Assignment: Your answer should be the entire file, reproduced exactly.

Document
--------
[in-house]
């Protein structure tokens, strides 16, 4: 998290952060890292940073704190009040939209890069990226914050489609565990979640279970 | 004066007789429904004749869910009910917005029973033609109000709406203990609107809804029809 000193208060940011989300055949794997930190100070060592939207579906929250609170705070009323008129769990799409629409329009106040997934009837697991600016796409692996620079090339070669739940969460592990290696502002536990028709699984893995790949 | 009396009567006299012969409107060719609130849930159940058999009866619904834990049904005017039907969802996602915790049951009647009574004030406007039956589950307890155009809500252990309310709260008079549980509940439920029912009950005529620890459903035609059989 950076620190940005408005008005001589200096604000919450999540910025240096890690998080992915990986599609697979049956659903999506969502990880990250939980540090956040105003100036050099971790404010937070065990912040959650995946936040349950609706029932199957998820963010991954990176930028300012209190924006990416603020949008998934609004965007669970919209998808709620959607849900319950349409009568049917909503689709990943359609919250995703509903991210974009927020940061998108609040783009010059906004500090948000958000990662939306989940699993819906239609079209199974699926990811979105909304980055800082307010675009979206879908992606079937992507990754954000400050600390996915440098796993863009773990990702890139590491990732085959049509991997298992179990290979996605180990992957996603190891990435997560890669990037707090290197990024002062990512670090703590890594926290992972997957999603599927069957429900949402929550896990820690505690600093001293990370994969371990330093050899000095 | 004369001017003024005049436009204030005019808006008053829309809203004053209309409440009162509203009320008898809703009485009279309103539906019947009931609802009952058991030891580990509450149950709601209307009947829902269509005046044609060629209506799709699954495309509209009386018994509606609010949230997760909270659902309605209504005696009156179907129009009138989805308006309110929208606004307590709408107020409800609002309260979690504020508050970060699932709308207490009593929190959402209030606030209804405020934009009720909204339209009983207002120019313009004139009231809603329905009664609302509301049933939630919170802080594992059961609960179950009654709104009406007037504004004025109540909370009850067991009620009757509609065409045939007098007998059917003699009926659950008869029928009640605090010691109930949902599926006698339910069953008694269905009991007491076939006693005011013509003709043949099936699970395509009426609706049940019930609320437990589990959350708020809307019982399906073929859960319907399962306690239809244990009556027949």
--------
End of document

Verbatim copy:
[in-house]
């Protein structure tokens, strides 16, 4: 998290952060890292940073704190009040939209890069990226914050489609565990979640279970 | 004066007789429904004749869910009910917005029973033609109000709406203990609107809804029809 000193208060940011989300055949794997930190100070060592939207579906929250609170705070009323008129769990799409629409329009106040997934009837697991600016796409692996620079090339070669739940969460592990290696502002536990028709699984893995790949 | 009396009567006299012969409107060719609130849930159940058999009866619904834990049904005017039907969802996602915790049951009647009574004030406007039956589950307890155009809500252990309310709260008079549980509940439920029912009950005529620890459903035609059989 950076620190940005408005008005001589200096604000919450999540910025240096890690998080992915990986599609697979049956659903999506969502990880990250939980540090956040105003100036050099971790404010937070065990912040959650995946936040349950609706029932199957998820963010991954990176930028300012209190924006990416603020949008998934609004965007669970919209998808709620959607849900319950349409009568049917909503689709990943359609919250995703509903991210974009927020940061998108609040783009010059906004500090948000958000990662939306989940699993819906239609079209199974699926990811979105909304980055800082307010675009979206879908992606079937992507990754954000400050600390996915440098796993863009773990990702890139590491990732085959049509991997298992179990290979996605180990992957996603190891990435997560890669990037707090290197990024002062990512670090703590890594926290992972997957999603599927069957429900949402929550896990820690505690600093001293990370994969371990330093050899000095 | 004369001017003024005049436009204030005019808006008053829309809203004053209309409440009162509203009320008898809703009485009279309103539906019947009931609802009952058991030891580990509450149950709601209307009947829902269509005046044609060629209506799709699954495309509209009386018994509606609010949230997760909270659902309605209504005696009156179907129009009138989805308006309110929208606004307590709408107020409800609002309260979690504020508050970060699932709308207490009593929190959402209030606030209804405020934009009720909204339209009983207002120019313009004139009231809603329905009664609302509301049933939630919170802080594992059961609960179950009654709104009406007037504004004025109540909370009850067991009620009757509609065409045939007098007998059917003699009926659950008869029928009640605090010691109930949902599926006698339910069953008694269905009991007491076939006693005011013509003709043949099936699970395509009426609706049940019930609320437990589990959350708020809307019982399906073929859960319907399962306690239809244990009556027949």